Why Are People Planning Their Weddings Before They’re Even Engaged?

I’ve written before about the disappointing trends popping up in weddings (toilet wands on a registry? Seriously?), and I’m back with another trend that I hope doesn’t last: planning your wedding before you’re even engaged.

Sure, most little girls have dreams of what their weddings will look like, and I’ll admit that I have a Pinterest board with ideas for my wedding saved. I have a vague idea for what I want my wedding dress to look like, but I haven’t looked at venues or thought about wedding cakes. And I certainly haven’t put down money on anything for my future wedding. I’m in a committed relationship and I have no idea when he’s going to pop the question—and I like it that way. A proposal should have an element of surprise.

But apparently I’m one of the last people who thinks that way. While I was in college, one of my best friends knew she was going to get engaged but didn’t know when. Instead of waiting for her boyfriend to propose, she set a date for the wedding and booked a venue—two months before he finally popped the question. He was in on all her planning, but he had already planned a surprise for the proposal and wanted to stick with it. I thought it was a little strange that my friend booked her venue well before she was engaged (and the venue wasn’t in a competitive area where you have to wait years before you can have your wedding there), but I shrugged and thought she was just a super planner. But then it happened again with another friend. She didn’t know when her fiancé was going to propose, but she had a date in mind and went ahead and booked the venue (again, not a competitive venue).

And just last week, another friend got engaged. I was happy for her, but I wasn’t surprised or even excited. It was just like reading any other Facebook status update. All of our friends had known for months the precise month and year she was planning on getting married, and she picked out AND bought her engagement ring with her now-fiancé. We all saw pictures of her ring months before it was on her finger. Where’s the excitement in that?

I’ve seen women on shows like Say Yes to the Dress who pick out and buy their dress(es) before they’re engaged (I even saw an episode where a man surprised his girlfriend and proposed to her in the store), and they’re not alone; upwards of 60 percent of couples start planning their weddings before the engagement (even though some of these relationships don’t last), and 50 percent went ring shopping together. Sure, an engagement ring is a big investment and you want something that you’ll love for the rest of your life, but if you’re at the point of getting engaged, shouldn’t your boyfriend know you well enough to know which ring you would love or hate?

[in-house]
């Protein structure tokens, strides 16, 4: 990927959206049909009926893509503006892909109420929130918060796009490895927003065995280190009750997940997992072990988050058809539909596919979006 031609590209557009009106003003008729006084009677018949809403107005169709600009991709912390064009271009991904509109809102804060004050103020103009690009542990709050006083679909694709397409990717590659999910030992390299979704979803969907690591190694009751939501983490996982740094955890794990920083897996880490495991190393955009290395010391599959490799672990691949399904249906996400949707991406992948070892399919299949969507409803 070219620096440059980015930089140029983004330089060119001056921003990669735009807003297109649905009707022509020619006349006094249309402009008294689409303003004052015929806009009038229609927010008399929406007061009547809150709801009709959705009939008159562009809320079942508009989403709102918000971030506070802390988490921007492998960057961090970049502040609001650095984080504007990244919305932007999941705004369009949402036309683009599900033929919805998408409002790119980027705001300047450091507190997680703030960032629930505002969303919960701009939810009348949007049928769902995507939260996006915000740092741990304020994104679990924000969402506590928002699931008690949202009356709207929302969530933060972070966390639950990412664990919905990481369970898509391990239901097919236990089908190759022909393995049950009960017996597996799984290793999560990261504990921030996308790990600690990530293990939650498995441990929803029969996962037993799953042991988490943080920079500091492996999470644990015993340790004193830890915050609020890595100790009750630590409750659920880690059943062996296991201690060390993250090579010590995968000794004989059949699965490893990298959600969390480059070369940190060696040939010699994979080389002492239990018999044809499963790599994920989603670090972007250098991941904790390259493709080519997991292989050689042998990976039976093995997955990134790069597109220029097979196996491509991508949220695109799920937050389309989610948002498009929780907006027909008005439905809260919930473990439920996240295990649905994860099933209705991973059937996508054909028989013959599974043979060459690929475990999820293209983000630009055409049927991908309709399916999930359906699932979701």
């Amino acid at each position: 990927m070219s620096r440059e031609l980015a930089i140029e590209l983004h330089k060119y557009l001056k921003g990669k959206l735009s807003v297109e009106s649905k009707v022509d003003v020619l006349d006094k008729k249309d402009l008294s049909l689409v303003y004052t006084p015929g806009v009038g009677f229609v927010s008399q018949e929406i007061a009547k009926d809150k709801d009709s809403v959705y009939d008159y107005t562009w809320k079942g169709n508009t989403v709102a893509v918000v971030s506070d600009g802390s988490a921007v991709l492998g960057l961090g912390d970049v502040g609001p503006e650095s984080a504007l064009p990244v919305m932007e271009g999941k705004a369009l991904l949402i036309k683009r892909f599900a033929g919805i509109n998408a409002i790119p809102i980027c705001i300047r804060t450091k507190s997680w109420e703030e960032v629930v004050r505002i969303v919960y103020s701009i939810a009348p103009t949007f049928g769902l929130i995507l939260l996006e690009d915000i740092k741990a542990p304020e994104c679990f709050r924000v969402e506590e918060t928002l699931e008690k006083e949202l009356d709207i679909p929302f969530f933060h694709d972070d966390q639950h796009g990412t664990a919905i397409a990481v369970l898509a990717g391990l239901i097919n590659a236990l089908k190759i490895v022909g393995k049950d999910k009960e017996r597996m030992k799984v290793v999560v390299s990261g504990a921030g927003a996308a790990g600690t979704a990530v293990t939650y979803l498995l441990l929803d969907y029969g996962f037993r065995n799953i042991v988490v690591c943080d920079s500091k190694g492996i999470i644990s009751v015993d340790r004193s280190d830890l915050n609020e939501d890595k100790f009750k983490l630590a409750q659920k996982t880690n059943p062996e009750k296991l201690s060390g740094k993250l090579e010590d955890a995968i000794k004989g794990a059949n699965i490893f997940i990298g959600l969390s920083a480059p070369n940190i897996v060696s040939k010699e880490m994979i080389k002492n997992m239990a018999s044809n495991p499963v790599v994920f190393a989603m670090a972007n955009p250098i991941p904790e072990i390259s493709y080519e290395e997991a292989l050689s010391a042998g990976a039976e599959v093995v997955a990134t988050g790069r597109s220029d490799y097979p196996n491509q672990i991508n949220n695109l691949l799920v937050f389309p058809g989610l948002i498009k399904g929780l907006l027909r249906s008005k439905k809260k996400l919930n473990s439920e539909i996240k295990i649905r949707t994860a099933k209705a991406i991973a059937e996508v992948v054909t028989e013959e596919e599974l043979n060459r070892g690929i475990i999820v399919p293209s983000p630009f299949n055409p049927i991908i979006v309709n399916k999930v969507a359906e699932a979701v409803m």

You should obviously discuss marriage (and maybe ring tastes) with your significant other before you’re engaged to make sure you’re on the same page, but don’t put down wedding deposits before the proposal happens. A proposal should be one of the happiest and most exciting moments of your life, and you might regret it if you ruin the surprise.

Image: By Allan Ajifo [CC BY 2.0 (http://creativecommons.org/licenses/by/2.0)], via Wikimedia Commons

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6 responses to “Why Are People Planning Their Weddings Before They’re Even Engaged?

  1. It seems like the engagement, in these situations, took place when the couple decided they were going to get married and that the “surprise” presentation of the ring was merely a formality done for the purposes of fulfilling a cultural norm (guy gets down on a knee, presents a ring, the girl acts surprised, etc.).

    My wife and I decided to get married and told our parents (I’d spoken to her father beforehand about marriage in general and gotten his okay). I then got a ring and officially proposed, and we told others. We then started planning the wedding.

    The only difference between what we did and what these couples are doing is moving the wedding planning up a bit in the order. I’m not sure that it’s that remarkable. It actually makes sense. Why not start planning a wedding once you’ve decided to get married whether there’s a ring involved or not?

    1. “…guy gets down on a knee, presents a ring…”–SamHamilton

      Where are the feminists to protest this sexist social construct?
      Why doesn’t the female get down on a knee?

  2. It’s terribly simple.

    Women want to get married, they don’t want to be married.

    A whole day as a magical special princess with ALL of the attention and everyone required to bow to her, it’s al a woman wants.

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